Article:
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Molecular and gene expression-based predictors of response to preoperative chemotherapy

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Many single-gene molecular markers have been evaluated as predictors of response to specific regimens. However, no reliable and routinely used molecular chemotherapy response predictors exist today. Molecular markers of proliferative activity remain nonspecific predictors of chemotherapy sensitivity in general. Multidrug-resistance transport proteins, p53 gene mutations, and defects in apoptotic pathways remain highly controversial as predictors of response or resistance to particular drugs. To date, the strongest (although still indirect) evidence supporting a molecular predictor of response to a particular regimen comes from a retrospective subset analysis of a variety of studies that showed a link between topoisomerase II amplification and increased sensitivity to anthracyclines. However, the best methodology for determining amplification of topoisomerase II and the appropriate cut-off value to distinguish between individuals with and without amplification have not been established.

Several small studies provided 'proof-of-principle' that the gene expression profile of cancers that are highly sensitive to chemotherapy is different from that of tumors resistant to treatment. Table 1 presents a summary of the current literature. The most exciting possibility implicit to gene expression profiling-based diagnostic tests is that multiple predictors could be applied to a single data set. It is currently technically feasible to perform gene expression profiling on a single biopsy and assess prognosis using a 76-gene, or 70-gene signature, determine the ER and HER-2 status by measuring receptor mRNA levels, predict endocrine sensitivity among the ER-positive patients and estimate the probability of response chemotherapy.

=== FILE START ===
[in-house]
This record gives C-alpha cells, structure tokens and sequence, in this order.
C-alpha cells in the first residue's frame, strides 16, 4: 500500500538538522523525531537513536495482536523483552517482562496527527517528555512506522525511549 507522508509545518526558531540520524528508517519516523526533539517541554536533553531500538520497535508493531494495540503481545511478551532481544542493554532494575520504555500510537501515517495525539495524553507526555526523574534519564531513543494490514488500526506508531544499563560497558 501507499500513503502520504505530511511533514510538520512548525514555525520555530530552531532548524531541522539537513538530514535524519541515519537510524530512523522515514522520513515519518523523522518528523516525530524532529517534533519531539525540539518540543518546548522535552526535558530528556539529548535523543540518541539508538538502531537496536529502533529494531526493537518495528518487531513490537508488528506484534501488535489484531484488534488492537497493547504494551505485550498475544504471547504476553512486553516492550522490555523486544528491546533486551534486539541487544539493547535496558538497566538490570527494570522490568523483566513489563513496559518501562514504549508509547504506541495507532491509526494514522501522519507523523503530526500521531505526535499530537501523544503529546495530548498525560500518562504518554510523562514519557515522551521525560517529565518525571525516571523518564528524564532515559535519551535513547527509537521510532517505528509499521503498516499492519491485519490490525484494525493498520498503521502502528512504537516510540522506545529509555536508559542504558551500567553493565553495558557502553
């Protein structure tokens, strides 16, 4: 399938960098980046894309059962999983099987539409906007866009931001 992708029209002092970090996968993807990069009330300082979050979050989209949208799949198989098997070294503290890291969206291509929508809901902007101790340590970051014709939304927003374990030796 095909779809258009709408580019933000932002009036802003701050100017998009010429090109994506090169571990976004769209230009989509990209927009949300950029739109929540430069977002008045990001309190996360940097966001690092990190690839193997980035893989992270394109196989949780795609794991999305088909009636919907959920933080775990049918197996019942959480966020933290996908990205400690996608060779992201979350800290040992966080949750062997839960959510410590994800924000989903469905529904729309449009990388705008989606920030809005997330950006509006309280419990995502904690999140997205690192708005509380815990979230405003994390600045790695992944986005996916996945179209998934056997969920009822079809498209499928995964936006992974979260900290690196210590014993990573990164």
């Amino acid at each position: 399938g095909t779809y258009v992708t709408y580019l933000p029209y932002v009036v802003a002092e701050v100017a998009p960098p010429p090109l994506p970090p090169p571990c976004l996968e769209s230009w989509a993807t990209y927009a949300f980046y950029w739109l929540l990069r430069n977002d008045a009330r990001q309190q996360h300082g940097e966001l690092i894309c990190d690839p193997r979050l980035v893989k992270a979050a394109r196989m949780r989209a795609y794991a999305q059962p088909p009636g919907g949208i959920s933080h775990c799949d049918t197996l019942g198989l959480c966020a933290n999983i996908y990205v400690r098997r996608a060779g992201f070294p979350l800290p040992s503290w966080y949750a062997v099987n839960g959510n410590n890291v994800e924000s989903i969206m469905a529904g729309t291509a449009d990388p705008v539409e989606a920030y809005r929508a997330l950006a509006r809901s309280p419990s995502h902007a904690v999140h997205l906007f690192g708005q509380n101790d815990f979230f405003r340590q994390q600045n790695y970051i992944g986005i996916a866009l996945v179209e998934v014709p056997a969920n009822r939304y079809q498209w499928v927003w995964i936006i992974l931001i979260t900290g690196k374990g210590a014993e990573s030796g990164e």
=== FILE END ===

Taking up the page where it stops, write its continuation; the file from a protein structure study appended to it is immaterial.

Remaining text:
Table 1 Table 1

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Pusztai, L. Molecular and gene expression-based predictors of response to preoperative chemotherapy. Breast Cancer Res 9, S5 (2007) doi:10.1186/bcr1688

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Keywords

  • Breast Cancer
  • Paclitaxel
  • Docetaxel
  • Gemcitabine
  • Epirubicin